I've worked in the financial industry for years, and there are 5 things I'd tell anyone about how to build wealth

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I’ve worked in the financial industry for the last eight years. Working alongside certified financial planners and helping manage their client relationships has taught me a number of surprising lessons about money and how to best manage it.

The most profound money tips I’ve picked up along my career path have very little to do with secret investment tactics designed to make you rich fast.

In fact, the best lessons I’ve learned underline the fact that there’s less of a relationship between technical know-how and increasing wealth than you might expect — and that managing your behavior is really the first step to successfully managing your money

These are the five best insights I’ve gleaned working in the financial planning industry.

1. The more you have, the more you have to lose

As you accumulate wealth, you have to become more aware of the risks you face and acknowledge the growing complexity of your situation.

It’s the “what got you here won’t get you there” idea in practice: What worked to get you to one level of financial success or wellness is not necessarily going to work if you want to continue optimizing your financial life.

Plus, your mistakes cost far more as your assets grow. Mistakes come in the form of both literal errors that result in fees or penalties and opportunity costs that mean a missed chance to earn or make more money. 

How can you address risks and minimize mistakes? For one, you can get the right insurance for yourself and your property (but not more than you need or the wrong kind!). You can also use the right risk-adjusted investment strategy, and work with a qualified team of professionals to help you. Hiring a CPA and certified financial planner might be good places to start.

2. The ‘latte factor’ is nothing compared to your fixed costs

As someone who enjoys good coffee, the idea that a daily latte is going to leave you broke and destitute at the end of your life is one of the more annoying lines money “gurus” have trotted out in the last decade. 

Sure, dropping a grand per year on coffee is a lot. You can argue that’s wasteful (but I’d say if it’s something you highly value, then you’re actually spending your money right).

But what will make a much more meaningful impact on your finances, both today and into the future, than coffee of any price is how much of your income you tie up in fixed costs.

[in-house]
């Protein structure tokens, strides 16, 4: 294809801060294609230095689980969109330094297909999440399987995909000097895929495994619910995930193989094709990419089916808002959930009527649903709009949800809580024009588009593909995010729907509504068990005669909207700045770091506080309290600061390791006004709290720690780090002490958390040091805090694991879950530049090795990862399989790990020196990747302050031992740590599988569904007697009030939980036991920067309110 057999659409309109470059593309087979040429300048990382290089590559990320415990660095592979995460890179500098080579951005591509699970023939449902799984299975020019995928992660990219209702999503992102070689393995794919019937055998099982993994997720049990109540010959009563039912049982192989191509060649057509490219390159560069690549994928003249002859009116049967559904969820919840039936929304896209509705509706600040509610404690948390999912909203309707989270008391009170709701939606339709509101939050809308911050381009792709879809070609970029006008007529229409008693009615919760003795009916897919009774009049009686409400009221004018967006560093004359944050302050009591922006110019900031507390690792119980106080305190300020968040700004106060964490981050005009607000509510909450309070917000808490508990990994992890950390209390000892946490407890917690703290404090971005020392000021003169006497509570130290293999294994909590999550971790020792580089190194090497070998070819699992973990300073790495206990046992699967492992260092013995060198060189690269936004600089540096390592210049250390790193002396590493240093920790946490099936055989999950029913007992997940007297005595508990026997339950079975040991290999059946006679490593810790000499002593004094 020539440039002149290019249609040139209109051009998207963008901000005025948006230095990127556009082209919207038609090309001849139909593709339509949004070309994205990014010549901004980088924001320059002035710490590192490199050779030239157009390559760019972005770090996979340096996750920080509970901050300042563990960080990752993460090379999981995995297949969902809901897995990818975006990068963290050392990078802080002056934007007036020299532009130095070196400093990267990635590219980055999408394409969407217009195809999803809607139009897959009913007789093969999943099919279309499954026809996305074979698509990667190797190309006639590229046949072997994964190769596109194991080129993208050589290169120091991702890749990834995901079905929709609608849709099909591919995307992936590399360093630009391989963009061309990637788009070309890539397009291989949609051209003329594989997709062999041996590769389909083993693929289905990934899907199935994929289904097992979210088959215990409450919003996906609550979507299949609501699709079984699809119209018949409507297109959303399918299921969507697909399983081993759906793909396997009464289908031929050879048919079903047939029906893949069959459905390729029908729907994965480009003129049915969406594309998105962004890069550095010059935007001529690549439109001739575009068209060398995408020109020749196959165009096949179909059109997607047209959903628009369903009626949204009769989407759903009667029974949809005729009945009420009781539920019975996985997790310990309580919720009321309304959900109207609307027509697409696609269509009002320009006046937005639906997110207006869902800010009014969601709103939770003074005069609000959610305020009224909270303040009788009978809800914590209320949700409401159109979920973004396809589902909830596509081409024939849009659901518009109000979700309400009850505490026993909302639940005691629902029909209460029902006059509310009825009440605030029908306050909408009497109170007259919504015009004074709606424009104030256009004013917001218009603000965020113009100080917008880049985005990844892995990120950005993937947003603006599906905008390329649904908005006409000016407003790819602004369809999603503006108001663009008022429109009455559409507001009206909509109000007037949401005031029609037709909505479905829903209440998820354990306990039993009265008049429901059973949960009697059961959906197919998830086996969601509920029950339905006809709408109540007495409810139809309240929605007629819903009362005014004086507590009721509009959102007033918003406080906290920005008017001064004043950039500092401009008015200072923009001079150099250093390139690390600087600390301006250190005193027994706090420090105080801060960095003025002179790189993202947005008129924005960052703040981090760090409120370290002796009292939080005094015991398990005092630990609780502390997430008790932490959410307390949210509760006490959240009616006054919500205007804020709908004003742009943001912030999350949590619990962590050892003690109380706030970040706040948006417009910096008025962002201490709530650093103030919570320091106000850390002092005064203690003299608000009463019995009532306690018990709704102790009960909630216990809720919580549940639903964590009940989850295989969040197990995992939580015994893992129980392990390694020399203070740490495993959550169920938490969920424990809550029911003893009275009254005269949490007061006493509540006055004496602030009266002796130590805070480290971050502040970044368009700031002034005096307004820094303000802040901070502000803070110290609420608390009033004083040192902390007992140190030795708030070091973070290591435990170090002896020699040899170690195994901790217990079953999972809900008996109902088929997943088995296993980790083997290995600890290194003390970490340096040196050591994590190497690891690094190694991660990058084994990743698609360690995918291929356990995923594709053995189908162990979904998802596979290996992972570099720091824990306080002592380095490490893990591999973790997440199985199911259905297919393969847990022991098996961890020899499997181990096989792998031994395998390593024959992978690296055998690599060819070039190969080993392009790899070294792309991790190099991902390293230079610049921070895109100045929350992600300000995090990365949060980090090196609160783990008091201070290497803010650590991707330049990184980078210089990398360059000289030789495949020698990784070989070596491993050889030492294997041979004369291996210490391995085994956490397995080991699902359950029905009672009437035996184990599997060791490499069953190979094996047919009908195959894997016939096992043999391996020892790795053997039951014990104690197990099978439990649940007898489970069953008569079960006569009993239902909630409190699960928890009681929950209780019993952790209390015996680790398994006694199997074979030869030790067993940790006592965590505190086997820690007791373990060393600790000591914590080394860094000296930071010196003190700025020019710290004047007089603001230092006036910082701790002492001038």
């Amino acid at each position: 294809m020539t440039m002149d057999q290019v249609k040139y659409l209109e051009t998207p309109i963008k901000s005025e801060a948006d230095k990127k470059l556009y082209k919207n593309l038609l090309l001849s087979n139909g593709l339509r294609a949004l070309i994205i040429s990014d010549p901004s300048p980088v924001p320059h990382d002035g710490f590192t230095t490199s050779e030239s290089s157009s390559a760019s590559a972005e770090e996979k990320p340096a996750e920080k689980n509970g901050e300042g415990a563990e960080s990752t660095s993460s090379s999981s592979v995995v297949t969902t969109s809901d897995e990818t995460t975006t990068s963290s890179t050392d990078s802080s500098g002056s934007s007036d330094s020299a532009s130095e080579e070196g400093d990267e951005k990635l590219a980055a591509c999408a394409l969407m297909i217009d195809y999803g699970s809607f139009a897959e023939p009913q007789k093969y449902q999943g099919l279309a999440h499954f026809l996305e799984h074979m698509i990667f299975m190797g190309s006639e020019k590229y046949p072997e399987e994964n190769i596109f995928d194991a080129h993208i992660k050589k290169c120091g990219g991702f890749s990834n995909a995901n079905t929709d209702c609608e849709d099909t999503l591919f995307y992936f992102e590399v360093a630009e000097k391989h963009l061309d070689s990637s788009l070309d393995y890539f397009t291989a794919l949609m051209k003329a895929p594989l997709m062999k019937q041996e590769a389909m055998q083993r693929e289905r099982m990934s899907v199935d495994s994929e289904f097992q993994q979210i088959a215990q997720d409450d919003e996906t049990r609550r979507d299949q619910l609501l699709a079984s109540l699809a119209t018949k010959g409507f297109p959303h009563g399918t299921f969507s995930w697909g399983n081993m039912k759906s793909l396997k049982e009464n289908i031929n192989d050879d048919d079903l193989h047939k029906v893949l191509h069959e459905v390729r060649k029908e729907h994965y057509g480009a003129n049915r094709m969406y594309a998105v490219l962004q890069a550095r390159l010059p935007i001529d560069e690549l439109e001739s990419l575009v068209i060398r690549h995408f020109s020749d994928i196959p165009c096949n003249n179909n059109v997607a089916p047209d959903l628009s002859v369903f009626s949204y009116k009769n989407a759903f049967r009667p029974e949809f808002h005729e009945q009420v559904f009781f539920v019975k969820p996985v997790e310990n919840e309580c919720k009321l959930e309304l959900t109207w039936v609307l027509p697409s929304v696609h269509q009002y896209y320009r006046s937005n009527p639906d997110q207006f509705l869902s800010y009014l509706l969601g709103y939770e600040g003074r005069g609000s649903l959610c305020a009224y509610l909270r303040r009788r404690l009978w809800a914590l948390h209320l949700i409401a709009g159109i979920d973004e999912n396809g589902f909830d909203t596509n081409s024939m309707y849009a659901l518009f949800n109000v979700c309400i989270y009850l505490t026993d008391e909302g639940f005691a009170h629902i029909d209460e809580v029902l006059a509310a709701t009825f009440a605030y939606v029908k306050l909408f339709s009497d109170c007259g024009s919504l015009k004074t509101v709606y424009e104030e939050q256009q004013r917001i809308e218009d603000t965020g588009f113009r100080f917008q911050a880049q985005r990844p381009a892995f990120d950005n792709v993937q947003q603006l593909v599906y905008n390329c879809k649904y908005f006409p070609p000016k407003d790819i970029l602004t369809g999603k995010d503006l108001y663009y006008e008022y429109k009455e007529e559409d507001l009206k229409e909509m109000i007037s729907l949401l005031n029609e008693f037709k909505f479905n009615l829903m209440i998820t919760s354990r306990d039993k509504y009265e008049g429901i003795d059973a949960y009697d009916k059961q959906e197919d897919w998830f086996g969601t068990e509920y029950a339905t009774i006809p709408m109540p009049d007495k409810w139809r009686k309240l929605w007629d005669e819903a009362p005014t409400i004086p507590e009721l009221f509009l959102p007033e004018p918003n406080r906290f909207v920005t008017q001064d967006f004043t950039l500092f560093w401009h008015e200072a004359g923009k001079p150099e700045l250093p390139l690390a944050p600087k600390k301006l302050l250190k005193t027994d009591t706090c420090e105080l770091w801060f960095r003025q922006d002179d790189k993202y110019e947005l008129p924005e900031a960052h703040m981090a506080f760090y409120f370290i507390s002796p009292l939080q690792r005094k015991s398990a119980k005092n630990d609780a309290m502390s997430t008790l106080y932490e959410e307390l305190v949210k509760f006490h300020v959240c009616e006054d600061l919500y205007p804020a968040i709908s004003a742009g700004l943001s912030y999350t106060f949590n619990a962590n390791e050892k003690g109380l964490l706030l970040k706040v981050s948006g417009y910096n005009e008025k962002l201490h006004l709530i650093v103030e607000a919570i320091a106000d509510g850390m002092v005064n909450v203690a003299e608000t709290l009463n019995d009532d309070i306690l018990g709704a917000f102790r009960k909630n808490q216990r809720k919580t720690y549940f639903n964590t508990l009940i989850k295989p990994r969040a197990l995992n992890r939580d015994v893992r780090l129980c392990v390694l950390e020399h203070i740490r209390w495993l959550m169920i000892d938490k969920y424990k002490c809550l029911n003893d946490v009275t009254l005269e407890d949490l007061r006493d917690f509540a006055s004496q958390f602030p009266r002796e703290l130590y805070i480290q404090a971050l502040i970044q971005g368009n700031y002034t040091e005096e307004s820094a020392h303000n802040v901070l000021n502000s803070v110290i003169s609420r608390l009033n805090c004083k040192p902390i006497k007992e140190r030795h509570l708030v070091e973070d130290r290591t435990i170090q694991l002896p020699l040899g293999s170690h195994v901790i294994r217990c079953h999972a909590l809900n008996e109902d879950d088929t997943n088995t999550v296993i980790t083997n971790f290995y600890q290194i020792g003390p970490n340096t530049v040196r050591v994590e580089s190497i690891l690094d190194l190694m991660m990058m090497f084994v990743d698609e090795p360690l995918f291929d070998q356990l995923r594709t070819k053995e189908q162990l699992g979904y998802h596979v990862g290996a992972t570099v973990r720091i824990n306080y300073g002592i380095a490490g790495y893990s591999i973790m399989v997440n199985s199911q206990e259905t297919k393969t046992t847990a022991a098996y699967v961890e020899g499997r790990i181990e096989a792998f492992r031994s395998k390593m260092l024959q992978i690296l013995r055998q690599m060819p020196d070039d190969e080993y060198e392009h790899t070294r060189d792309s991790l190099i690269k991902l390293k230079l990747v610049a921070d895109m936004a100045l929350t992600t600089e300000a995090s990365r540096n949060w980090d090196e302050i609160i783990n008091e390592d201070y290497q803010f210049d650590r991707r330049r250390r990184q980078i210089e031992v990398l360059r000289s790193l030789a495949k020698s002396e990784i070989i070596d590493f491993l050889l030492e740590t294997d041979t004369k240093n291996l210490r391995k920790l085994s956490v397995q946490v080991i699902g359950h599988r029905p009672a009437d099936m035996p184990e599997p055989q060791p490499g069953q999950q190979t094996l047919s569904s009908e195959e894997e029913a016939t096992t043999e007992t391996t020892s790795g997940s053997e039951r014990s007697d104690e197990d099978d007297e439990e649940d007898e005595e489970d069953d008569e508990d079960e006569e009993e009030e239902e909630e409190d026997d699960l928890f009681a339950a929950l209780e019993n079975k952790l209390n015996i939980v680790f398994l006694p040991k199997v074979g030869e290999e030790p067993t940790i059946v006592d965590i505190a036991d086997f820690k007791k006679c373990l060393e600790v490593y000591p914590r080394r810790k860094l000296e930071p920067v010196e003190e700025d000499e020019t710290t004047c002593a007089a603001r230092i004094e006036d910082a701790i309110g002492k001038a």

Housing is a big one here. The same people who say your $4 latte and $10 avocado toast are the problem will likely suggest you spend 30 to 35% of your gross income on housing.

In contrast, our financial planning firm suggests spending no more than 20% of gross income on total housing costs because we want our clients to have flexibility. We want you to have the room in your cash flow to fund other goals, expand your spending when it makes sense, or to contribute more to long-term investments.

You can always skip the coffee. You can’t exactly skip the mortgage payment or rent, or not pay your car loan, or drop on a whim any other major fixed expense in your budget once you lock it in.

3. The order of your financial priorities matters

Here’s another benchmark our financial planning firm gives to our clients, all of whom are in their 30s and 40s: Contribute at least 25% of your gross income to long-term investments (like retirement accounts or brokerage accounts).

And, we suggest doing this first, before looking at what you can save for purchases in the near term or what you can afford to buy today.

Why? Because if you prioritize savings first and ensure you save appropriately (meaning, enough) to meet your needs and goals, then you’re free to spend the rest of your money how you want without guilt.

Most people try to figure out how much they can get away with spending, but the most financially successful people flip that: they look at how much they can save, then they spend on whatever they want with what’s remaining.

4. The truth is, income makes things easier

Saving money is important, even critical, to your success. But here’s the plain truth that most people simply won’t acknowledge: Earning more income makes everything easier. The more income you have, the more choices you can make with that money.

It is absolutely possible to achieve your money goals (even big ones like financial independence) on a small salary. And it is easier to do so when you earn more. 

If you’ve already worked hard to cut costs and control your cash flow, pinching more pennies may not be the best strategy for you. Instead, it might be time to.

5. The comparison trap really will steal your joy 

You really cannot judge a book by its cover.

We have all kinds of clients, from various backgrounds and education levels and industries and experiences, and my very first impressions of them are usually off.

For me, it’s a great reminder of one of the best money lessons you can learn: comparison is the thief of joy, and what’s more, there’s not even a point in trying to compare yourself to what you can see of someone else’s life or lifestyle.

Unless you are looking at their literal balance sheet or logging into their accounts to check the actual dollars to their name, you have no idea how much wealth or financial security someone has … or doesn’t have.

When it comes to your finances, focus on your finances. That includes aligning how you use and spend your money with your values, setting goals that you find meaningful (rather than what you think you should pursue), and not judging yourself or others along the journey.